Withers v. L. B. &. S. C. Railways.’

A series of tiny accidents, each producing some unidenti­fiable result and operating cumulatively to produce the final condition of injury, would constitute together an accident to furnish a proper foundation for a claim under the Act.

Personal Injury

”- A personal injury is not necessarily confined to physical or bodily injury. Injury includes psychological at physiological injuries such as nervous shock, insanity etc. The injury must be personal. An injury to the belonging of a workman does not come within the Act.

A workman had to go into a heating room and from there to a cooling plant. The changes in temperature caused pneumonia an, the workman died. Held, the death was due to personal injury. The Indian News Chronick Ltd. v. Mrs. Luis Lazarus.Death was the result of heat stroke. Held that dependant was entitled to compen­sations. Santon Fernandez v. B.P. (India) Ltd.”

Arising out of and in the course of employment:-

This phrase been copied from the English Act on the subject. The phrase has been interpreted in a large number of cases, English and Indian. But difficulties still remain.

In the course of employment:

This part of the phrase covers the period of time during which the employment continues. Compensation is payable if the accident occurs within the period of employment. Generally speaking, employment commences when the employee reaches his place of work and ceases when he leaves the place. ‘But there are several exceptions to the above rule.

(1) when the workman uses transport provided by the employer for the purpose of going to and from the place of work the time during which he uses the transport, is included in the course of his employment.

(2) The time during which the workman is upon the premises of the employer should be included in the period of employment. An employee of the E. I. Railways was knocked down and killed by a train while returning from duty by crossing the platform. area, Held, the accident arose out of and in course of employment.

(3) If the workman reaches the place of employment before the time when the employment begins: if it was necessary and not too early, or if at the time of the accident he was doing something to equip himself for the work, he is in course of employment

(4) If the workman with the knowledge and permission of the employer lives at some distance from the place where he is called upon to work and if in the course of proceeding at a reasonable time and in a reasonable manner from his place to the place of work. he meets with fatal accident then his accident must be held to arise out of and in course of employment.

(5) The period of rest during the period of employment is in the course of employment. But if the workman goes outside the employer’s premises during the rest period and meets with an accident, it is not in course of employment.

Arising out of the employment:

In Dennis v. White, it was observed that, “When a man runs a risk incidental to his employment and is thereby injured, then the injury arises out of the employment.”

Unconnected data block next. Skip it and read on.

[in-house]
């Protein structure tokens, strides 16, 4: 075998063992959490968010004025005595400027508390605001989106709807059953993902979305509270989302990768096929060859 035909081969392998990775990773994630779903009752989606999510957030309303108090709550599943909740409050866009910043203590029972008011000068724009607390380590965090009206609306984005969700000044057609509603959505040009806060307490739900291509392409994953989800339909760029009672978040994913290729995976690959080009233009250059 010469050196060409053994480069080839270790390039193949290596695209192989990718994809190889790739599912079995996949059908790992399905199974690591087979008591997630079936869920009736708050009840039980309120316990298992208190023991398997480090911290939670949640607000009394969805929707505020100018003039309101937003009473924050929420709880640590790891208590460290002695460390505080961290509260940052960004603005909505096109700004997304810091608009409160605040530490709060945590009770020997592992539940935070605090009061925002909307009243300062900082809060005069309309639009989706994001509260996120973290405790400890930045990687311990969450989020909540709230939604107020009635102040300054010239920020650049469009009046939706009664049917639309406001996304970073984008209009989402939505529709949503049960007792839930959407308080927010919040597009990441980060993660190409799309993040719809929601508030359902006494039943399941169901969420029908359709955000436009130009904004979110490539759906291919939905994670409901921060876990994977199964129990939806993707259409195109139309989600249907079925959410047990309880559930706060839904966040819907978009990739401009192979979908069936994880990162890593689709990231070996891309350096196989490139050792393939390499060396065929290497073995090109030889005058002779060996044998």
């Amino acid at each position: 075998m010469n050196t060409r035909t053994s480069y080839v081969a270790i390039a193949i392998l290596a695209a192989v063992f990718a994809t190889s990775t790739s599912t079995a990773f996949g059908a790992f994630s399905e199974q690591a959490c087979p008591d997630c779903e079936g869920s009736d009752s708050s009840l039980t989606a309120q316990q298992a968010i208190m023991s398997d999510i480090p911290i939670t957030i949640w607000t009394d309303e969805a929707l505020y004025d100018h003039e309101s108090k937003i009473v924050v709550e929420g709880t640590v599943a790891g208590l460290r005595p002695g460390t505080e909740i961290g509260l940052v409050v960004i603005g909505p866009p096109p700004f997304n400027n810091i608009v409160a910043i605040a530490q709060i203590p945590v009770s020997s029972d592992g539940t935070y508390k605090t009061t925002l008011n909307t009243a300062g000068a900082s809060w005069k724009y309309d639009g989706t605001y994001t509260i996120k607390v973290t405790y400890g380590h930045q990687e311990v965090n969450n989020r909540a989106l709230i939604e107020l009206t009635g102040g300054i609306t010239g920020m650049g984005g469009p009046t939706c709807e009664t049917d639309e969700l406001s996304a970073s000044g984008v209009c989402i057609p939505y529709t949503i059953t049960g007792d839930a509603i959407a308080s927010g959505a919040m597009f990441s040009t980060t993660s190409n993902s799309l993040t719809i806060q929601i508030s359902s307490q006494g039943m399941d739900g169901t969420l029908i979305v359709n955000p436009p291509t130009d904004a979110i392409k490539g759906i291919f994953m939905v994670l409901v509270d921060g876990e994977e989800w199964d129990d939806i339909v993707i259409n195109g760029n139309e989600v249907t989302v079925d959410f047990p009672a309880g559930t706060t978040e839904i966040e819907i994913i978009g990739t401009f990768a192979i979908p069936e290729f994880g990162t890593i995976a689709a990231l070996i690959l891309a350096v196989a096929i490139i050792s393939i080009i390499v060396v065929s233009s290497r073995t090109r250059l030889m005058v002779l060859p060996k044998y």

Notional Extension:-

As a rule, the employment of a workman does not commence until he has reached the place of employment and does not continue when he has left the place of employment, the journey to and from the place of employment being excluded. It is now wen settled, however, that this is subject to the theory or notio­nal extension of employer’s premises so as to include an area which the Workman passes and repasses in going to and in leaving the actual place of work”.

Occupational Diseases

Persons employed in certain occupations are liable to be attacked by certain diseases. For example, a person engaged in employment involving exposure to dust containing silica is liable to contract silicosis, and telegraph operators are liable to have what is called Telegraphist’s Cramp. Such diseases are known as Occupational Diseases. Schedule III to the Workmen’s Compensa­tion Act contains a list of occupational diseases divided into three parts, part A, Part B and Part C.

Part A includes Anthrax, Com­pressed Air Sickness, Poisoning by lead tetra-ethyl and nitrous fumes.

Part B includes poisoning by lead compounds, phosphorus, mercury etc., cancer of the skin, telegraphist’s cramp etc.

Part C includes Silicosis, Asbestosis etc.

Section 3(2) of the Act provides that an occupational disease. “shall be deemed to be an injury by accident within the meaning of this section and. unless the contrary is proved, the accident shall be deemed to have arisen out of, and in the course of, the employment.”

For diseases included in Part A of Schedule III, the employer’s liability’ to pay compensation when a workman employed by him con­tracts the disease. For the diseases included in Part B, the employer is liable if a workman contracts it while in his service and if the workman has been in his service for a continuous period of six months. which period shall not include a period of service under any other employer in the same kind of employment.

For diseases included in Part C of Schedule III, the workman is entitled to Com­pensation if he has been in the service of one or more employers for such continuous period as the Central Government may specify. In such cases the compensation is to be paid by all the employers in such proportions as the Commissioner of Workmen’s Compensation may deem just.-Sec. 3(2A).

This list of occupational diseases and the employments produc­ing them as contained in Schedule In may be extended (by notifica­tion) by the State Government in the case of Parts A and B and by the Central Government in the case of Part C.